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Confessions of a Shopaholic (Shopaholic, No 1) Paperback – February 6, 2001


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Product Details

  • Paperback: 320 pages
  • Publisher: Dial Press Trade Paperback; Cover Has Some Spots edition (February 6, 2001)
  • Language: English
  • ISBN-10: 0385335482
  • ISBN-13: 978-0385335485
  • Product Dimensions: 8.1 x 5.2 x 1.2 inches
  • Shipping Weight: 10.4 ounces (View shipping rates and policies)
  • Average Customer Review: 4.2 out of 5 stars  See all reviews (1,125 customer reviews)
  • Amazon Best Sellers Rank: #66,264 in Books (See Top 100 in Books)

Editorial Reviews

Amazon.com Review

If you've ever paid off one credit card with another, thrown out a bill before opening it, or convinced yourself that buying at a two-for-one sale is like making money, then this silly, appealing novel is for you. In the opening pages of Confessions of a Shopaholic, recent college graduate Rebecca Bloomwood is offered a hefty line of credit by a London bank. Within a few months, Sophie Kinsella's heroine has exceeded the limits of this generous offer, and begins furtively to scan her credit-card bills at work, certain that she couldn't have spent the reported sums.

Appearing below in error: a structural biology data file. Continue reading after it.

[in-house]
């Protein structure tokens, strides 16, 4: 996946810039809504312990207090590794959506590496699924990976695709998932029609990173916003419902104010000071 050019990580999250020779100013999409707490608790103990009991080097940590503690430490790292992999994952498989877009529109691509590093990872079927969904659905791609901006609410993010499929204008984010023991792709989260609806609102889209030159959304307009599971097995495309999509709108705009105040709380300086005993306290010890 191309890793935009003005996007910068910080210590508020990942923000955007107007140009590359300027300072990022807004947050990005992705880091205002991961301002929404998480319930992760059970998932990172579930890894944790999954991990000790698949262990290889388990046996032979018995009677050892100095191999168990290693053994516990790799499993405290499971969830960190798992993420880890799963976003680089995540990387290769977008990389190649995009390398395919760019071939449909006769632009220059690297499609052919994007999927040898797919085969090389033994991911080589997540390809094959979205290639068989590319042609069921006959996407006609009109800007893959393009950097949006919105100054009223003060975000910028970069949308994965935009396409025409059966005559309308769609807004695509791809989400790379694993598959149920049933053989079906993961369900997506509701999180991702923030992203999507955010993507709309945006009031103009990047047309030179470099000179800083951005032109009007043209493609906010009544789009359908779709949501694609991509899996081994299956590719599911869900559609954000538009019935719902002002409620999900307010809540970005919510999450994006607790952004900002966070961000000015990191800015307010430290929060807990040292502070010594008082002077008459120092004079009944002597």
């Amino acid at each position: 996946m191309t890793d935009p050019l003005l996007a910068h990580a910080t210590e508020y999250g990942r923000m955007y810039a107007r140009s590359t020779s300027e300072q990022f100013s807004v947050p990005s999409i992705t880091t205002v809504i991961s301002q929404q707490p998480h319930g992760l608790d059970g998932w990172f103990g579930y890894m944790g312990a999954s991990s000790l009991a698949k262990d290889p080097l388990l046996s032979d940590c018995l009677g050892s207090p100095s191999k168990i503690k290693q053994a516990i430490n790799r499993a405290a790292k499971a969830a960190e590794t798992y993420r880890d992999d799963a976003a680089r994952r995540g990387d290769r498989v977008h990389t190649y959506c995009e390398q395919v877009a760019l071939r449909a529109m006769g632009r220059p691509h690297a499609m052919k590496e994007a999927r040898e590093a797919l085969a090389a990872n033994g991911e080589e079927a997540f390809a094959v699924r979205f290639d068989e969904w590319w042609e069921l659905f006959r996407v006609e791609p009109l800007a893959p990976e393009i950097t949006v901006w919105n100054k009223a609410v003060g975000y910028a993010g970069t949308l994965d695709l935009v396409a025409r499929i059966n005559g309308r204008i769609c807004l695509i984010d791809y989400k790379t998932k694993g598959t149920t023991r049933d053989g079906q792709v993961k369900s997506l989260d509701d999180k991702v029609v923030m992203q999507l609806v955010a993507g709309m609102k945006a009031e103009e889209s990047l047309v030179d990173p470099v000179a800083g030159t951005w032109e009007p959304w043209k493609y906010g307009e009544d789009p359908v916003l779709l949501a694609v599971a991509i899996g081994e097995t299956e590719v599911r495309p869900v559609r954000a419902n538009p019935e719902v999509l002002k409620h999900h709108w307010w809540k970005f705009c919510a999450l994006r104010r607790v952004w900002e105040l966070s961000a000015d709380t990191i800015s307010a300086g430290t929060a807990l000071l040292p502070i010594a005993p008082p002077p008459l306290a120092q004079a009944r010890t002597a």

In theory anyway, the world of finance shouldn't be a mystery to Rebecca, since she writes for a magazine called Successful Saving. Struggling with her spendthrift impulses, she tries to heed the advice of an expert and appreciate life's cheaper pleasures: parks, museums, and so forth. Yet her first Saturday at the Victoria and Albert Museum strikes her as a waste. Why? There's not a price tag in sight.

It kind of takes the fun out of it, doesn't it? You wander round, just looking at things, and it all gets a bit boring after a while. Whereas if they put price tags on, you'd be far more interested. In fact, I think all museums should put prices on their exhibits. You'd look at a silver chalice or a marble statue or the Mona Lisa or whatever, and admire it for its beauty and historical importance and everything--and then you'd reach for the price tag and gasp, "Hey, look how much this one is!" It would really liven things up.